¶ 7 On cross-examination, Zia testified that when he first saw Rudell sitting on the curb, he asked her if she was Sara Rudell because she was the primary suspect: Zia knew that the car was registered to her and that the baby was in the car, so Rudell was not free to leave.

         ¶ 8 Rudell's attorney then asked for leave to file a motion to suppress Rudell's statements to police because she had not been Mirandized at that point. The police reports (provided in discovery) summarized Rudell's statements to police: she had gone to a friend's house and gotten drunk; after the party, Rudell parked her car and walked home but had no memory of walking home and had forgotten that her baby was in the car. The report stated that Rudell "was then placed in custody and transported" and noted that Rudell's breath smelled strongly of alcohol. Her attorney argued that the police reports, stating that Rudell had been placed in custody after being questioned by police, conflicted with Officer Zia's testimony that Rudell was not free to leave (and was therefore in custody) before police questioned her. The trial court denied leave to file this motion, stating that Rudell's attorney should have realized from reading the report before trial that Rudell had not been Mirandized.

         ¶ 9 Zia further testified that Rudell appeared extremely intoxicated, a 10 on a scale of 1 to 10. Rudell had stated she drove the car home, but Zia admitted that this statement was not in his police report. And the report also did not recite that the man sitting on the curb with Rudell was Joseph Rothenbuehler, Rudell's boyfriend, and Rothenbuehler told Zia that he had been inside the house and not out with Rudell.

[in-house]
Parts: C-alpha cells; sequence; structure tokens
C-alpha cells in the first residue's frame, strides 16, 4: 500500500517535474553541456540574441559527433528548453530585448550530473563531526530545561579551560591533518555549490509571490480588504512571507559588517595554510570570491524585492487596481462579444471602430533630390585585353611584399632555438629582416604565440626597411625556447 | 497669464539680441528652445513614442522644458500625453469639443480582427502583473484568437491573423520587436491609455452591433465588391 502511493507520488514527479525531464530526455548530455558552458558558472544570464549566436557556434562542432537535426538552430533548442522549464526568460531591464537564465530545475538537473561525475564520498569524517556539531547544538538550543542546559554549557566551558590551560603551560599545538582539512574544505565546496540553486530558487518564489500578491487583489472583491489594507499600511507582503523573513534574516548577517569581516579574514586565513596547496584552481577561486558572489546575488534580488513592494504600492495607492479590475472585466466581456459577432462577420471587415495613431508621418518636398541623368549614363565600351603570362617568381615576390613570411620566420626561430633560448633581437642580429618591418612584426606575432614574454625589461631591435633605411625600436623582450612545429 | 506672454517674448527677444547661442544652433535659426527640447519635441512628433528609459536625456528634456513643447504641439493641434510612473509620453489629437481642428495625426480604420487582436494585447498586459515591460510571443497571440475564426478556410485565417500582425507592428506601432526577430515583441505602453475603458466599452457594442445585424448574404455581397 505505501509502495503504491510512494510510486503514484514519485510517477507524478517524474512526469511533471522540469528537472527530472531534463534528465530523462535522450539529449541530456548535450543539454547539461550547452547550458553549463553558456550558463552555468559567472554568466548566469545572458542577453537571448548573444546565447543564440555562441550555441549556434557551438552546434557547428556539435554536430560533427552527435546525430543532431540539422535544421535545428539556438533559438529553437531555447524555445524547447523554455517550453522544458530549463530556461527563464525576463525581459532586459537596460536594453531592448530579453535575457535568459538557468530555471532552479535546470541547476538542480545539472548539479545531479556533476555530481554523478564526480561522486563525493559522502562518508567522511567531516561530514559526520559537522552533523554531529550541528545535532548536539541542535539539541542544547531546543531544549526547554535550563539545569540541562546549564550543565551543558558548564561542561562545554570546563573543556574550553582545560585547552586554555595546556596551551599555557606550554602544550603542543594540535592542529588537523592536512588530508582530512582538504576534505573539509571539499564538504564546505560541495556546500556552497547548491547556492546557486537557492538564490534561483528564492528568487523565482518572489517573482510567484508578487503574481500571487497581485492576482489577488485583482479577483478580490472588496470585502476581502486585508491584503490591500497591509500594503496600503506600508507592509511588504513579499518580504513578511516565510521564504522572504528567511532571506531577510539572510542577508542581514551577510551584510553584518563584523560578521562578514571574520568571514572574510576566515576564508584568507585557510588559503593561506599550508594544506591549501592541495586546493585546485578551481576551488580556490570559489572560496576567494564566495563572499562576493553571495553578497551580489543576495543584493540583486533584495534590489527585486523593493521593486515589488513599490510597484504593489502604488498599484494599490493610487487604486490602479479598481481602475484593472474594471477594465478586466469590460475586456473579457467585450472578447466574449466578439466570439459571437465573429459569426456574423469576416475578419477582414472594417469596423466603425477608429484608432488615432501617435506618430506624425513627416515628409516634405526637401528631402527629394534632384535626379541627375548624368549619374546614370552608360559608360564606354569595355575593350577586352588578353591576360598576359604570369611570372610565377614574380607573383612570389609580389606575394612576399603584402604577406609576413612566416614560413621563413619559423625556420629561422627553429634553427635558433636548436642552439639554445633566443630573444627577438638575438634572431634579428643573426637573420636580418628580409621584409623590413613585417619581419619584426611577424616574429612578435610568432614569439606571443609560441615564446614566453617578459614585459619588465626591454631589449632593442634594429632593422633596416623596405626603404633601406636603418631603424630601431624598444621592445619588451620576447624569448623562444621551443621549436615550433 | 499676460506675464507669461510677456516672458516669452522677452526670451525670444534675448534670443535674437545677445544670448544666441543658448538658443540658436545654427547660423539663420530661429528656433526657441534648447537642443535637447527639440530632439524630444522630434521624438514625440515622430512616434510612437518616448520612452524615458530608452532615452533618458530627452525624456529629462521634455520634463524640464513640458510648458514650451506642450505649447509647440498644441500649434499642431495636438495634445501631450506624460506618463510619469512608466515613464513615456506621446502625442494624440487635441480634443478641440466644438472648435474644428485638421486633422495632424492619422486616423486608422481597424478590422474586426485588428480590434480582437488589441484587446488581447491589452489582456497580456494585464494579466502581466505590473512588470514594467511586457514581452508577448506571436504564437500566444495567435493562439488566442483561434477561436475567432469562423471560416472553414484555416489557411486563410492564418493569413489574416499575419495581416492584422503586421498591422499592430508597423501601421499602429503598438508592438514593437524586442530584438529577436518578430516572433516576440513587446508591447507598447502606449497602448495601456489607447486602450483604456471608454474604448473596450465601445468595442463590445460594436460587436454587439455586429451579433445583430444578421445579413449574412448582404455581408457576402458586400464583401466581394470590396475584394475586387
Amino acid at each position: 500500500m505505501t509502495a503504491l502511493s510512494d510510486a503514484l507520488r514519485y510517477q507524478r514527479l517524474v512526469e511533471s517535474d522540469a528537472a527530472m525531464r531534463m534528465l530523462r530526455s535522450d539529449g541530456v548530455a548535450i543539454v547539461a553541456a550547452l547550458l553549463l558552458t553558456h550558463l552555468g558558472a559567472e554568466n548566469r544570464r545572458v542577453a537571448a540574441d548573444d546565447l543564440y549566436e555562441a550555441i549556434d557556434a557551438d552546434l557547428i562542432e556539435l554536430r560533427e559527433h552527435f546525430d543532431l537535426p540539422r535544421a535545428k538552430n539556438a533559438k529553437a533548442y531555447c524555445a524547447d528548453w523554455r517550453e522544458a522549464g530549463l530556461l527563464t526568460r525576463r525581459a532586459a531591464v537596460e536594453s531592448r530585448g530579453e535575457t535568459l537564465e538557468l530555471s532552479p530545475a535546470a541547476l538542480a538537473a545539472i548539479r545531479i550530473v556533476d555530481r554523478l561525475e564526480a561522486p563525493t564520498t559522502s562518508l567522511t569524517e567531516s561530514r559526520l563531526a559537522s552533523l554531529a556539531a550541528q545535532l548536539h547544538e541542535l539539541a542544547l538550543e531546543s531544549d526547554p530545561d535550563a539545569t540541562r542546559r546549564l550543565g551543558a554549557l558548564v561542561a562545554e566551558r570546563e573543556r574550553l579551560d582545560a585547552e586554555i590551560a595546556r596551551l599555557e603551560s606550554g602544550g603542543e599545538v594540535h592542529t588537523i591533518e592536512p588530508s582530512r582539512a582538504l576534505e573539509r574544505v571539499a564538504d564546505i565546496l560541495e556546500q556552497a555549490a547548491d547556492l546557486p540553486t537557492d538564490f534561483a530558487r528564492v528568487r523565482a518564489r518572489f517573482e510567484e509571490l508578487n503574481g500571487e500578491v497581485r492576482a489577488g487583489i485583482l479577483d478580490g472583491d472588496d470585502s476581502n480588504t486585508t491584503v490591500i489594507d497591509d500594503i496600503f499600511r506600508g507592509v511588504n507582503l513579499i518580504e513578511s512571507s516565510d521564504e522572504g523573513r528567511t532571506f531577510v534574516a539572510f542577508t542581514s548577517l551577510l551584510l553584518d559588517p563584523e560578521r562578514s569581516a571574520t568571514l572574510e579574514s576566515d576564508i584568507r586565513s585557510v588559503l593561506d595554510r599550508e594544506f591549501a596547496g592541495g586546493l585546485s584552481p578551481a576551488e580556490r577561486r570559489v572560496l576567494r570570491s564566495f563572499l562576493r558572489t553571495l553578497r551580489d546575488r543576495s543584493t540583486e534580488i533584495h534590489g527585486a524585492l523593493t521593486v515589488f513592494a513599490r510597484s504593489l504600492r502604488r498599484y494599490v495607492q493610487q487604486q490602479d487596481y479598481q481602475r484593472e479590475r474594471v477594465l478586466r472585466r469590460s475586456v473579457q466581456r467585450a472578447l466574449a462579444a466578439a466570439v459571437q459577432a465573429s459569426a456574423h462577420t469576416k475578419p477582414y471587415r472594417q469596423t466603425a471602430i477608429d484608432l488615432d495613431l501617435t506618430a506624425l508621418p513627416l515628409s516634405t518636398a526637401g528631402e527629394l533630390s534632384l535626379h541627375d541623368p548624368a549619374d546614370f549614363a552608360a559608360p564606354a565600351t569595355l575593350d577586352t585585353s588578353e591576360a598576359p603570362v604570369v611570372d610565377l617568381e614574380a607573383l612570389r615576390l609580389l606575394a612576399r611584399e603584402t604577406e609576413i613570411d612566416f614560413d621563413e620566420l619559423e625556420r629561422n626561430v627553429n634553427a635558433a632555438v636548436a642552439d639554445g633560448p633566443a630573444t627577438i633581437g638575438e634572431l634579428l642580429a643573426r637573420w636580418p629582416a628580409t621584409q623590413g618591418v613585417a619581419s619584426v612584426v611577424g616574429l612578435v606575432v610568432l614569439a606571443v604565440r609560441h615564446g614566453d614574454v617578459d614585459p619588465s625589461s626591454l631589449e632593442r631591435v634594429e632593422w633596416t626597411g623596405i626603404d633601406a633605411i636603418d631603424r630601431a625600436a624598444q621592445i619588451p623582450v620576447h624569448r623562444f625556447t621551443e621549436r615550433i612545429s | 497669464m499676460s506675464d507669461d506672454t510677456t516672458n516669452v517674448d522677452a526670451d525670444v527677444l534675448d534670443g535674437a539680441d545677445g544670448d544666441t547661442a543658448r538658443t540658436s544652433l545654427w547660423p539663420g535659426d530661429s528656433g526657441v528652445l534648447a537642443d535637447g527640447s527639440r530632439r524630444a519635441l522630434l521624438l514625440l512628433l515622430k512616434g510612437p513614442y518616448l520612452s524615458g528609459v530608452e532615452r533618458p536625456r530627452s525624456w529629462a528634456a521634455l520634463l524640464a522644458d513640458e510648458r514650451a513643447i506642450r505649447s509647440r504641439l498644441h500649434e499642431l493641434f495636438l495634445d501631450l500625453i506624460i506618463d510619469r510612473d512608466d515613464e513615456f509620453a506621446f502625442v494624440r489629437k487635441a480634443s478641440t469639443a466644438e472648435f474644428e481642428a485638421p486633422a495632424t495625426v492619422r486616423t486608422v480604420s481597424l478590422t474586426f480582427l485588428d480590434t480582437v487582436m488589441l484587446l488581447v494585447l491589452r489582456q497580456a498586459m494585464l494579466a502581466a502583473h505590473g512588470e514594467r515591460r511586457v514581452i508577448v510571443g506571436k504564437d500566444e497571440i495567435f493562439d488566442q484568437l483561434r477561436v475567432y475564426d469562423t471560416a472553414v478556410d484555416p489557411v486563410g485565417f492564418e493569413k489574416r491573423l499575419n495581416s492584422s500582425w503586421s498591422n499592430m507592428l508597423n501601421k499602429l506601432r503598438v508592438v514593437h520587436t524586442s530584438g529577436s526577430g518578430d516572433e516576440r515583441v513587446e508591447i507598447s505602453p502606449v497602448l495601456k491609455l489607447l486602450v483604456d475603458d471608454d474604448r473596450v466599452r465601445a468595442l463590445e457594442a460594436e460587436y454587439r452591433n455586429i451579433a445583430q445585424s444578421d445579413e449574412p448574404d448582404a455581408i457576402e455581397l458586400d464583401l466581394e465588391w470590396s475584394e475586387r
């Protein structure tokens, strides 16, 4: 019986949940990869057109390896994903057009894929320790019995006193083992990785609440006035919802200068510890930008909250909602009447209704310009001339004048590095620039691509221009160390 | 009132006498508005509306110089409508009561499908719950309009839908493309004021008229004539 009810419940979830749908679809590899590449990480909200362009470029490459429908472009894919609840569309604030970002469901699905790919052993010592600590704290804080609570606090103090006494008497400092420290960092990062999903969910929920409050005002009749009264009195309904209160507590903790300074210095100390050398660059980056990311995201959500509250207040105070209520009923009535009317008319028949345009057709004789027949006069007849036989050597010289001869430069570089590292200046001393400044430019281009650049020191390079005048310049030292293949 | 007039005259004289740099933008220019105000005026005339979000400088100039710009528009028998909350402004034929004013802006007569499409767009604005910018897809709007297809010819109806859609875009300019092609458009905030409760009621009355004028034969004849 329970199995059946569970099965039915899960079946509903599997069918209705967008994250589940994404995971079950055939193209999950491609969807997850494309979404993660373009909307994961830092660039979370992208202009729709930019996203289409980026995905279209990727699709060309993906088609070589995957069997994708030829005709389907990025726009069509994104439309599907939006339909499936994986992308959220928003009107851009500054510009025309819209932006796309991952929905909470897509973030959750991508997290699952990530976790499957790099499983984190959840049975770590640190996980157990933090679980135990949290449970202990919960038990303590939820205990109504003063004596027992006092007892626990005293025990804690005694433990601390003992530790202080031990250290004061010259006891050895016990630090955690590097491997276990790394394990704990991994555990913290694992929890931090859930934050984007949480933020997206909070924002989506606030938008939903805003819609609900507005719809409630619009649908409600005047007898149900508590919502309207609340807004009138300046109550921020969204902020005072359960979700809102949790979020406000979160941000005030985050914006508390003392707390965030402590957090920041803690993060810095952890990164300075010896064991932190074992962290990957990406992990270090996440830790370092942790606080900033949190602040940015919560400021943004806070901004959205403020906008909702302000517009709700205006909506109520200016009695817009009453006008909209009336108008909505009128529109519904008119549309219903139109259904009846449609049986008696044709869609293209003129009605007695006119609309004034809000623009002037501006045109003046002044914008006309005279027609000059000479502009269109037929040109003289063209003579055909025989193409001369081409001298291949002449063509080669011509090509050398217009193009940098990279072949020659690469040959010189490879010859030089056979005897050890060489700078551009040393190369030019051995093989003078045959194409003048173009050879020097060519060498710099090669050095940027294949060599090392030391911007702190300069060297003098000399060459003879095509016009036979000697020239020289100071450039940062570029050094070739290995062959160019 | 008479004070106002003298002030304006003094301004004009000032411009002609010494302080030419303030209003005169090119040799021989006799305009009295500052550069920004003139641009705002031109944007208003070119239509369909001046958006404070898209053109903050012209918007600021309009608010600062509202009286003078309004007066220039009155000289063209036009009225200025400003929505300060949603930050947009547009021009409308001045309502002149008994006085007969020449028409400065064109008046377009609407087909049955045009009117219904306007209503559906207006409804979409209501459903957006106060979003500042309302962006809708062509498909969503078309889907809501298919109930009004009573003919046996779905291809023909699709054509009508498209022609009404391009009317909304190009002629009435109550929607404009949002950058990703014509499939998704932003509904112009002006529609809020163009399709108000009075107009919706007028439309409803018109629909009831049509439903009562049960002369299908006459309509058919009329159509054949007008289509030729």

¶ 10 Chicago police officer Calicdan, also on patrol that night, testified that when the police found Rudell, she was arguing with Rothenbuehler and crying. Rudell gave off a strong odor of alcohol. She told police that after drinking at a friend's house, she drove home but could not remember where she parked. She said her baby was in the car and she had gone to get Rothenbuehler so he could help her find the car. On cross-examination, Officer Calicdan admitted the police reports did not include Rudell's statement that she had sought out Rothenbuehler to help her.

         ¶ 11 At the conclusion of the State's case, Rudell's attorney moved for a directed verdict. The trial court inquired about the child endangerment statute, which provides, "a trier of fact may infer that a child 6 years of age or younger is unattended if that child is left in a motor vehicle for more than 10 minutes." The trial court referred to this as a "permissive presumption": "if we have an inference which you just admitted to, a child in a car under the age of six, an inference goes unrebutted, unrebutted becomes a presumption." Rudell's attorney argued that he ...